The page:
The answer is "yes" if $M_1$ is compact. Here's a sketch of a proof.

Consider any smooth homotopy $G:M_1 \times I \rightarrow M_2$ between $f_0$ and $f_1$. Since $M_1$ is compact, the set of regular values of $f_0$ and $f_1$ are both open. Moreover, the condition of being a regular value is stable. We can thus find some $\epsilon>0$ and some tiny open ball $U$ around $p \in M_2$ such that every point of $U$ is a regular value of the function $g_t:M_1 \rightarrow M_2$ defined via $g_t(x) = G(x,t)$ for all $t \in [0,\epsilon] \cup [1-\epsilon,1]$.

Using Sard's theorem, we can find some $q \in U$ such that $q$ is a regular value of $G$. Choose some smooth function $H:M_2 \times I \rightarrow M_2$ with the following properties:

For $0 \leq t \leq 1$, the function $h_t:M_2 \rightarrow M_2$ defined via $h_t(x) = H(x,t)$ is a diffeomorphism supported on $U$.

$h_0 = \text{id}$ and $h_1(q)=p$.

$h_{t} = h_{t'}$ for all $t,t' \in I$ that are sufficiently close to $1$.

Now define a smooth function $F:M_1 \times I \rightarrow M_2$ via the following formula:

$$F(x,t) = \begin{cases}
G(h_{t/\epsilon}(x),t) & \text{if $t \in [0,\epsilon]$},\\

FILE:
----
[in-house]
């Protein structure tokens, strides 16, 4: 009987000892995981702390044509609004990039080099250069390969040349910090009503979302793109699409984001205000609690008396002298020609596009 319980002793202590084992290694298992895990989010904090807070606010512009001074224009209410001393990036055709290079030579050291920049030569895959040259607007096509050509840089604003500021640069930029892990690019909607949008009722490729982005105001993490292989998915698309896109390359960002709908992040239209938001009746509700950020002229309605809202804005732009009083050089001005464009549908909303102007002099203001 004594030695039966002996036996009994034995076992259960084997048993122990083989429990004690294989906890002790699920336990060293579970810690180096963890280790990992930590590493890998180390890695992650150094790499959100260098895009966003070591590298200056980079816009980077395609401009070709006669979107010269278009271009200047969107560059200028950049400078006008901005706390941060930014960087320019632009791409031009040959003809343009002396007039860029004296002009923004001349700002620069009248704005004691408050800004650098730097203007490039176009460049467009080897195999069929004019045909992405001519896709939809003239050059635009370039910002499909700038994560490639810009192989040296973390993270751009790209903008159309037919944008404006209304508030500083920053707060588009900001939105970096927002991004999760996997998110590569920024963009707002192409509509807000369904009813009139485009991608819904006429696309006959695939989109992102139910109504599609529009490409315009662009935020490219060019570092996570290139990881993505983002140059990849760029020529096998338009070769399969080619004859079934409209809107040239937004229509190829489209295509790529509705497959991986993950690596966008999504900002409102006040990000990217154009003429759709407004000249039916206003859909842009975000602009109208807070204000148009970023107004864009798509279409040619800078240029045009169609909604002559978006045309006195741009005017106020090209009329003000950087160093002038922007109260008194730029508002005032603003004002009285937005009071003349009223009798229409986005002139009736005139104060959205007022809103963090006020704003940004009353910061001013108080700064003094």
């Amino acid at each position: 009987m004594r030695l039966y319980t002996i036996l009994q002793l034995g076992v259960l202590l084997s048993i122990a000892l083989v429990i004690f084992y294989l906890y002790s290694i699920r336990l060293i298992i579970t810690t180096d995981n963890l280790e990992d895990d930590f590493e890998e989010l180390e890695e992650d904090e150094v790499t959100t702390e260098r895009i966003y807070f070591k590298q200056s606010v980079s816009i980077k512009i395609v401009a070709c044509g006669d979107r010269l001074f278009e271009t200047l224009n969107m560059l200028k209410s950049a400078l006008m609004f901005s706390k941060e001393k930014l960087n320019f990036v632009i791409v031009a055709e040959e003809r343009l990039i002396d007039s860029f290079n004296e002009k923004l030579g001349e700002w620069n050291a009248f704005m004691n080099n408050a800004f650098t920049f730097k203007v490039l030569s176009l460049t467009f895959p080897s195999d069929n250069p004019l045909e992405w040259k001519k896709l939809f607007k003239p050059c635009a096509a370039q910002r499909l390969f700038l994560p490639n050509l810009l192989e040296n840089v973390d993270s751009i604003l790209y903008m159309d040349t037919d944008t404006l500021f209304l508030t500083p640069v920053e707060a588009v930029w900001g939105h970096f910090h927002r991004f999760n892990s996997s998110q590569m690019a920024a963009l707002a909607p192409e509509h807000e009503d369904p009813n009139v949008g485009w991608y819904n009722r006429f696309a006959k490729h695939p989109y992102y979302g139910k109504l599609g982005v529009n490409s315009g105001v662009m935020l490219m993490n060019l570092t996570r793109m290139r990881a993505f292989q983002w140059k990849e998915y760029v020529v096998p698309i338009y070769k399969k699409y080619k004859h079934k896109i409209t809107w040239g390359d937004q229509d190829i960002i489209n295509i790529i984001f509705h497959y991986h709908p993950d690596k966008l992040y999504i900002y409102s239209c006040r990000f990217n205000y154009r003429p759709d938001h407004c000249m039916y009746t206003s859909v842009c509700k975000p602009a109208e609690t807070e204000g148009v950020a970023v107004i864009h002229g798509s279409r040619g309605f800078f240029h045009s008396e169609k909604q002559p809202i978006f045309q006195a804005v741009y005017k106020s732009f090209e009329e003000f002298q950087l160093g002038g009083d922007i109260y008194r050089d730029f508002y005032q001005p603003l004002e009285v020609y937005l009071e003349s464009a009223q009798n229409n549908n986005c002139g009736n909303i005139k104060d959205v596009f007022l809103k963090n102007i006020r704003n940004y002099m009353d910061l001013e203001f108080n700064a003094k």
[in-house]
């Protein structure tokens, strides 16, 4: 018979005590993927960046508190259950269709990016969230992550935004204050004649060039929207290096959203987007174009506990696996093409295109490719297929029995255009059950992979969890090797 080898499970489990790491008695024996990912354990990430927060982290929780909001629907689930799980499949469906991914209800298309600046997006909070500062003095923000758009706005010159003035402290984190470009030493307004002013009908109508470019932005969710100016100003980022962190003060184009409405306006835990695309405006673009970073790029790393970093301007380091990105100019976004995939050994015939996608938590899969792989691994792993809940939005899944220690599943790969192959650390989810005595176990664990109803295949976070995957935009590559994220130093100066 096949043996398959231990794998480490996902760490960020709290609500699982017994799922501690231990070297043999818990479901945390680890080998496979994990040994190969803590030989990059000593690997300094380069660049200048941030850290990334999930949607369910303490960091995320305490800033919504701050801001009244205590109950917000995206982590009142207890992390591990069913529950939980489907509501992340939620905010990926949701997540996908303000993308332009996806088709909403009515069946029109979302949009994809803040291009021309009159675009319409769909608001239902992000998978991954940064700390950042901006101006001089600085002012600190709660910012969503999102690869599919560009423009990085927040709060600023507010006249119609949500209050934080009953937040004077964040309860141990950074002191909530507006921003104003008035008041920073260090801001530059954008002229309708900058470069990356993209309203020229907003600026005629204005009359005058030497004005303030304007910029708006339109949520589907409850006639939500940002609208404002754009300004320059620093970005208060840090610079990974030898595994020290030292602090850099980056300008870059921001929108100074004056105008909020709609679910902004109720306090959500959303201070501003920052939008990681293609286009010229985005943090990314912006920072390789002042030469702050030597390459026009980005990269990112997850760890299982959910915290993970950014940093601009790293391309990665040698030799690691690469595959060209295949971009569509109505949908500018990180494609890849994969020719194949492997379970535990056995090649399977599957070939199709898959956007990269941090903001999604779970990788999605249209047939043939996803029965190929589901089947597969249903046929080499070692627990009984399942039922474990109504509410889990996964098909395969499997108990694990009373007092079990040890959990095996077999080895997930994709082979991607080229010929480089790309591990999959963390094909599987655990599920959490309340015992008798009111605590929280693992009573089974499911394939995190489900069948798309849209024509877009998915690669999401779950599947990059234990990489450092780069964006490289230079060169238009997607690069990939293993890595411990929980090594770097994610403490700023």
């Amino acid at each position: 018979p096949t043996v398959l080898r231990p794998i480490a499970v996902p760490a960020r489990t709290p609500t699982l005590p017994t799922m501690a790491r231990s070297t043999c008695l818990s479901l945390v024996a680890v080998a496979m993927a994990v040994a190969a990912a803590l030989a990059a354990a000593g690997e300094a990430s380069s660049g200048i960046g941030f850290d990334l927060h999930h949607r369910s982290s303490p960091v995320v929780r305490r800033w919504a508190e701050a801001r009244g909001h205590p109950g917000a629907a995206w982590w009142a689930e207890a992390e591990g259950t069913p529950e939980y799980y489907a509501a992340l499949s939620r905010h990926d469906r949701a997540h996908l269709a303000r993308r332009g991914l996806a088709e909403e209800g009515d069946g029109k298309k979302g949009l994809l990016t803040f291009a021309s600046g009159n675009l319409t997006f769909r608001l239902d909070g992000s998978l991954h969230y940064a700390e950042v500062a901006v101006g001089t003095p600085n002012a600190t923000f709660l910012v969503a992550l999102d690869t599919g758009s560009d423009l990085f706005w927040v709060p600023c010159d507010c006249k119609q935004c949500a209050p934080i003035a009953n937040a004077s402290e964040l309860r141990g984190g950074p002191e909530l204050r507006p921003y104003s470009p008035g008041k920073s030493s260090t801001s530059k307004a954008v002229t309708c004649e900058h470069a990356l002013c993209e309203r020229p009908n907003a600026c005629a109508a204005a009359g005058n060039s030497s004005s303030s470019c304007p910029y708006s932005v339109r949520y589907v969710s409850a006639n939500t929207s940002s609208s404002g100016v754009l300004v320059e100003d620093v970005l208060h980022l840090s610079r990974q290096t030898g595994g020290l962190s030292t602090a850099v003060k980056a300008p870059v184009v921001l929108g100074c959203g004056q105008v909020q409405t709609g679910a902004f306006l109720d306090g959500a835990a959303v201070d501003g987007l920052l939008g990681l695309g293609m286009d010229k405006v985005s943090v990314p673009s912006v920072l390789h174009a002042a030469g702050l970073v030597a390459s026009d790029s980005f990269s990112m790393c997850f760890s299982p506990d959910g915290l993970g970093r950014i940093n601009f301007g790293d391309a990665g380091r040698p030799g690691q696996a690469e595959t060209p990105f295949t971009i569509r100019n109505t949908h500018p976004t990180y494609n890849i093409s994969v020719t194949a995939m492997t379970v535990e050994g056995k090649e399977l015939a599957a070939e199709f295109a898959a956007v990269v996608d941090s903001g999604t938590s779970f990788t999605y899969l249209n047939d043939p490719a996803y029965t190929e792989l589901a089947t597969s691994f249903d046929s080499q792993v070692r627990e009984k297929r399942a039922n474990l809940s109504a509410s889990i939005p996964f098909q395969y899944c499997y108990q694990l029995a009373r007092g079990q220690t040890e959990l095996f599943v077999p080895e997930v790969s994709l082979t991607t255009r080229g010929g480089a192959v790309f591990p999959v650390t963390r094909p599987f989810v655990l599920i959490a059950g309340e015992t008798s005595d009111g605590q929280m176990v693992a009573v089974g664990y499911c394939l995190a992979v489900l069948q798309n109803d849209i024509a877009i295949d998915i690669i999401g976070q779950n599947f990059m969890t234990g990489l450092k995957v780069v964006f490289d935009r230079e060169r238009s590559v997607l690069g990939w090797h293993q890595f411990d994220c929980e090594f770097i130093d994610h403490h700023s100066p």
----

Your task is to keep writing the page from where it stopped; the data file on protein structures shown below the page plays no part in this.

G(h_1(x),t) & \text{if $t \in (\epsilon,1-\epsilon)$},\\
G(h_{1-(t-1+\epsilon)/\epsilon}(x),t) & \text{if $t \in [1-\epsilon,1]$}.
\end{cases}$$

Thus $F$ is a smooth homotopy from $f_0$ to $f_1$. The third condition above is needed to ensure that $F$ is smooth. I claim that $p$ is a regular value of $F$. Indeed, consider $(x,t) \in F^{-1}(p)$. There are three cases:

If $t \in (\epsilon,1-\epsilon)$, then $(x,t) \in G^{-1}(q)$ and $F$ agrees with $G \circ h_1$ in a neighborhood of $(x,t)$. Since $q$ is a regular value of $G$, it follows that $G$ is a submersion at $(x,t)$, and thus since $h_1$ is a diffeomorphism it follows that $F$ is also a submersion at $(x,t)$.

If $t \in [0,\epsilon]$, then setting $f_t(x) = F(x,t)$ we have that $f_t = g_t \circ h_{t/\epsilon}$. Since $h_{t/\epsilon}$ is a diffeomorphism and $h_{t/\epsilon}^{-1}(p) \in U$ and every point of $U$ is a regular value for $g_t$, it follows that $f_t$ is a submersion at $x$. This implies that $F$ is a submersion at $(x,t)$.

If $t \in [1-\epsilon,1]$, then an argument similar to the previous one shows that $F$ is a submersion at $(x,t)$.